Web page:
Spalding Gray is getting to be a movie star.
"No, really, I'm not," protested the monologist/actor/writer, creator of "Swimming to Cambodia" (for stage and screen) and "Bedtime Story" (in PBS' recent "Trying Times" series). "I only do small character roles to keep up my health insurance and have a nice vacation from my work.
"It's still a horizontal fame, still a fame that I'm in control of, just comfortable with. I wouldn't want--I don't think I'd want--to be as famous as Dusty Hoffman. I love being anonymous. That's how I gather my material."
Most recently, Gray (who in 1985 brought "Swimming to Cambodia, Parts 1 and 2" to Taper, Too) has been gathering material for "L.A. the Other: Conversations With . . ." (opening Wednesday at Taper, Too) and "L.A. the Other: Building a Monologue" (opening Jan. 19). The "conversations" grew out of an audience-interview format Gray introduced last March for the Taper's 20th-anniversary celebration.
"We have about 60 people, all L.A. 'others,' who are coming in," he explained. "Five a night. It's an enormous organizing job and I'm fed up with it: It's like I'm a producer, trying to figure out who should be on what evening and how to get them in. We've got street people, derelicts, the man who runs the Flying Saucer Church, a blind woman, a surfer, a Buddhist monk, channelers. Explaining the project to each of them was very humbling. I felt like a shoe salesman."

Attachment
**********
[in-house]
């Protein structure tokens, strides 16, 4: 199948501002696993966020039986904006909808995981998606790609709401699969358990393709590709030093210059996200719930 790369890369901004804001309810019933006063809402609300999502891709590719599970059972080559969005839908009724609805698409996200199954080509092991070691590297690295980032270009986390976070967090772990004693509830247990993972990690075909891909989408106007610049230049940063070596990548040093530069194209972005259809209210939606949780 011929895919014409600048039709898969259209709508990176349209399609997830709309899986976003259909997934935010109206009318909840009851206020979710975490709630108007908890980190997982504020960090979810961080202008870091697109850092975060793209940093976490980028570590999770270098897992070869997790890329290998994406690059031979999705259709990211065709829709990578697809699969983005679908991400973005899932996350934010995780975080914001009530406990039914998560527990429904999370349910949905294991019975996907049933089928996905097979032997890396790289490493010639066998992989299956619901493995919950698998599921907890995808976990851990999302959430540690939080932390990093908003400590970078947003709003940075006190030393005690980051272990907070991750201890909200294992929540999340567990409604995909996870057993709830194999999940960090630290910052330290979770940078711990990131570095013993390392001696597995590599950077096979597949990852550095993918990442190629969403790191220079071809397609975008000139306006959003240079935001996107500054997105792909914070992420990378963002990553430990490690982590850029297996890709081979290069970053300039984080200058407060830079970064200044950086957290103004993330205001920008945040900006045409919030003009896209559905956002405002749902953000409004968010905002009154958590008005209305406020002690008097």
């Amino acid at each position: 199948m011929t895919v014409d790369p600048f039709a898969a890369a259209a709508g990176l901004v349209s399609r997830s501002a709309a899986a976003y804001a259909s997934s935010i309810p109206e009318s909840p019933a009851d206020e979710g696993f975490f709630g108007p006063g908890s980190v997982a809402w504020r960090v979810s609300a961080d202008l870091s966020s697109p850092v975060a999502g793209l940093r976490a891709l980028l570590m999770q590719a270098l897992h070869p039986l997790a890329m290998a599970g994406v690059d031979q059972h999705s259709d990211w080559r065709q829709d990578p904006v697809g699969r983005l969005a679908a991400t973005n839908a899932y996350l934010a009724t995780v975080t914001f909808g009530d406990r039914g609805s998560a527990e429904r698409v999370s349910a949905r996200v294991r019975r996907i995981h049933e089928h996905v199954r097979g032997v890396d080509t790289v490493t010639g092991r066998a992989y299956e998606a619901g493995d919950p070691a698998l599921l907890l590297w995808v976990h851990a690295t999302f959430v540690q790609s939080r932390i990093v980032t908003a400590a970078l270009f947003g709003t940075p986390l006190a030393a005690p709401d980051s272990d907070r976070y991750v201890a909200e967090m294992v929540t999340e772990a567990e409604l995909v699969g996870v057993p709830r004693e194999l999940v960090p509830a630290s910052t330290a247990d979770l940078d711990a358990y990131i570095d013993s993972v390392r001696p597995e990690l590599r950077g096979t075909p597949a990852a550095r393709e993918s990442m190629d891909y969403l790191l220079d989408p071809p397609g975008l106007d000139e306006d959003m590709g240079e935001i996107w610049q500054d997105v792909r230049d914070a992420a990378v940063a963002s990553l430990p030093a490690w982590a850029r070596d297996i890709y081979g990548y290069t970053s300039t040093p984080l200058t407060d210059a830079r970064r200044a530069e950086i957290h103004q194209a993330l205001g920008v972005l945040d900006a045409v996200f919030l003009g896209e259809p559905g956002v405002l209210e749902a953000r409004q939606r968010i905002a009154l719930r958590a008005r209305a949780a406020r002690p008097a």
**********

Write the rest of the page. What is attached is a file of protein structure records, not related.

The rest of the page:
In "Building a Monologue," Gray will be presenting a work-in-progress, developing a text probably (but not definitely) taken from his upcoming book, "Impossible Vacations." "It's autobiographical, of course," he said, "basically about guilt. When this New England Puritan tries to put himself in the most pleasurable situations, he complicates them by making his own hells. Though lately I'm doing better. . . ."
Gray's monologues (which are not written down) are usually developed over three to six months, tape-recorded and rearranged and, in the past, previewed for a small audience at New York's Performing Garage. "Audiences are my editor," he stressed. "Now the L.A. audience is going to be in on the seeds of the new monologue. It's a little scary. They must realize it's me talking for the first time--which is very different from the finished thing: this animated man with all the great rhythms and the timing and special effects."
After that, he says, comes "Mr. Spalding Goes to Washington."
"I want to approach a new subject--civics, American democracy, money. My money. I want to find out what they're doing with the tax money they're taking from me. So it'll be personalizing my experiences there: what happens when I go to see my senator or congressman, how much time they give me." Although he may get a more truthful picture as a non-celebrity ("I can observe better when they're not observing me"), some VIP treatment is quite pleasant--especially when it enabled him to attend the Iran-Contra hearing.